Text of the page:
Tags: maine | anchors | live | quit

Maine News Anchors: Live From WVII TV, We Both Quit

Wednesday, 21 Nov 2012 02:58 PM

By Michael Mullins

Fed up with what they said were management’s fingers in the news, two anchors at a television station in Maine announced to viewers of a live show that they were quitting.

Cindy Michaels, 46, and Tony Consiglio, 28, said their surprise on-air farewells at Bangor’s ABC News affiliate WVII during Tuesday’s 6 p.m. broadcast.

The pair, who had been working together at the station for the past six years, said they were resigning after a multi-year feud with station higher-ups over management’s participation in news production.

“We figured if we had tendered our resignations off the air, we would not have been allowed to say goodbye to the community on the air and that was really important for us to do that,” Michaels told the Bangor Daily News.

As the station’s news director, Michaels had worked in Bangor’s radio and TV market at the station for the past 15 years.

“There was a constant disrespecting and belittling of staff and we both felt there was a lack of knowledge from ownership and upper management in running a newsroom to the extent that I was not allowed to structure and direct them professionally,” he said.

That sentiment was shared by Consiglio.

“I just wanted to know that I was doing the best job I could and was being honest and ethical as a journalist, and I thought there were times when I wasn’t able to do that . . . This is one of the toughest decisions I’ve ever made. This is my career and I love doing it,” said Consiglio, who was also the show’s executive producer.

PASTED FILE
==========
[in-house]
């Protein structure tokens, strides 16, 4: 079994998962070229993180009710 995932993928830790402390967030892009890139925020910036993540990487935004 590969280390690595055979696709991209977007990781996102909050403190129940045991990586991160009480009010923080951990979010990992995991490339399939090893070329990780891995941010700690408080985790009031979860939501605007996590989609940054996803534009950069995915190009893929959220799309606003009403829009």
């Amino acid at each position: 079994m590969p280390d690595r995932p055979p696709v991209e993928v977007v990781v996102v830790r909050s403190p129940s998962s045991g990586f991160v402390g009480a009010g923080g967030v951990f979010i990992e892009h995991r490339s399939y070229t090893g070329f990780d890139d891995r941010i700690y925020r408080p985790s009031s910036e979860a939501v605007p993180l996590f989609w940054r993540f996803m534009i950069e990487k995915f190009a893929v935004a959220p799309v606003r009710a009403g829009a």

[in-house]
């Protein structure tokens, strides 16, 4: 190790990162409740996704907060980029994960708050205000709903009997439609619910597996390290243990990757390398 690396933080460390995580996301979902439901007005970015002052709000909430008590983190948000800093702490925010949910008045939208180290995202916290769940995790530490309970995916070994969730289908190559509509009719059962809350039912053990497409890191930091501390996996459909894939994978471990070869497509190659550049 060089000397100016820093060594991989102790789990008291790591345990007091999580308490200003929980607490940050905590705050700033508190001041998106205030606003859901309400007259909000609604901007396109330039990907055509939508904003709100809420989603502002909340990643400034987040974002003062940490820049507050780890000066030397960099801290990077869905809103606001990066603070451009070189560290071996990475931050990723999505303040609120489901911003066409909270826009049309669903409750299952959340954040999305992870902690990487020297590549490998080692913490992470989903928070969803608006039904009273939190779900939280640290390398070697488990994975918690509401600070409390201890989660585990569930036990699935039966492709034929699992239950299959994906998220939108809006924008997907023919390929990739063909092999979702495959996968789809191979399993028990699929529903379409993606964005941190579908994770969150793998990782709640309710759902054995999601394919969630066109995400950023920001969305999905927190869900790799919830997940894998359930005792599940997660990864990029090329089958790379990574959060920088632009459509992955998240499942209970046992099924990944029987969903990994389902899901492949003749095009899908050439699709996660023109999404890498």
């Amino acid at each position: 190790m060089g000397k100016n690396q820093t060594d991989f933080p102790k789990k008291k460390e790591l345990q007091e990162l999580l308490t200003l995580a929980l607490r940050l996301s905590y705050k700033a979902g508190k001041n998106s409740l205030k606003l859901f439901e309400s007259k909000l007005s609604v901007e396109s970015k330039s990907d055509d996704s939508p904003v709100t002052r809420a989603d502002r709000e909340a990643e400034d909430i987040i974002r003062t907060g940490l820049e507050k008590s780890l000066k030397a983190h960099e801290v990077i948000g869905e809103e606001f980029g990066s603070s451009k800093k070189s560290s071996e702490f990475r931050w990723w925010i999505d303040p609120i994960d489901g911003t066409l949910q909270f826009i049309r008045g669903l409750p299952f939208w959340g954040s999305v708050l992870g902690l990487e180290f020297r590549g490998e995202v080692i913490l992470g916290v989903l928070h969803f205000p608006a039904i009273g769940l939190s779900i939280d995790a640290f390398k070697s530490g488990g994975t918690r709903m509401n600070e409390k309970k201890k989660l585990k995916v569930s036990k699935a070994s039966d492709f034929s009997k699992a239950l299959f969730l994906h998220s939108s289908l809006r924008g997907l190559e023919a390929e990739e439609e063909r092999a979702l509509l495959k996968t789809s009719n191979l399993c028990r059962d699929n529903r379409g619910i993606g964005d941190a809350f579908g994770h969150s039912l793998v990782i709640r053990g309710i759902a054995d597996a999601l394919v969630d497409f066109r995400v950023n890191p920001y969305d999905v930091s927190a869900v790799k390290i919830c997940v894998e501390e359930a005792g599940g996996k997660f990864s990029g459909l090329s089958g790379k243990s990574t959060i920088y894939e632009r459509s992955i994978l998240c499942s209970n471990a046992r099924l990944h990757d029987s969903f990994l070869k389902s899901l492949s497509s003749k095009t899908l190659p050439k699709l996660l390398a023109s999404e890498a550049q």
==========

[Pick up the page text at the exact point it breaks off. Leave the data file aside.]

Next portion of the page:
According to reports, the pair had in the past complained about a lack of balance in the manner in which certain stories were reported, particularly those involving politics. It isn’t clear if the news anchors were upset by a particular political slant at the station.

The announcement came as a shock to most of the station’s staff. One person not surprised was WVII Vice President and General Manager Mike Palmer.

“That was unfortunate, but not unexpected . . . We’ll hire experienced people to fill these positions sooner rather than later,” said Palmer, who denied any intrusion from upper management in news production.

“Upper management is not involved in the daily production of the news. Period.”

Michaels told viewers she plans to pursue a career writing freelance. Consglio plans to continue in journalism “in another capacity.”

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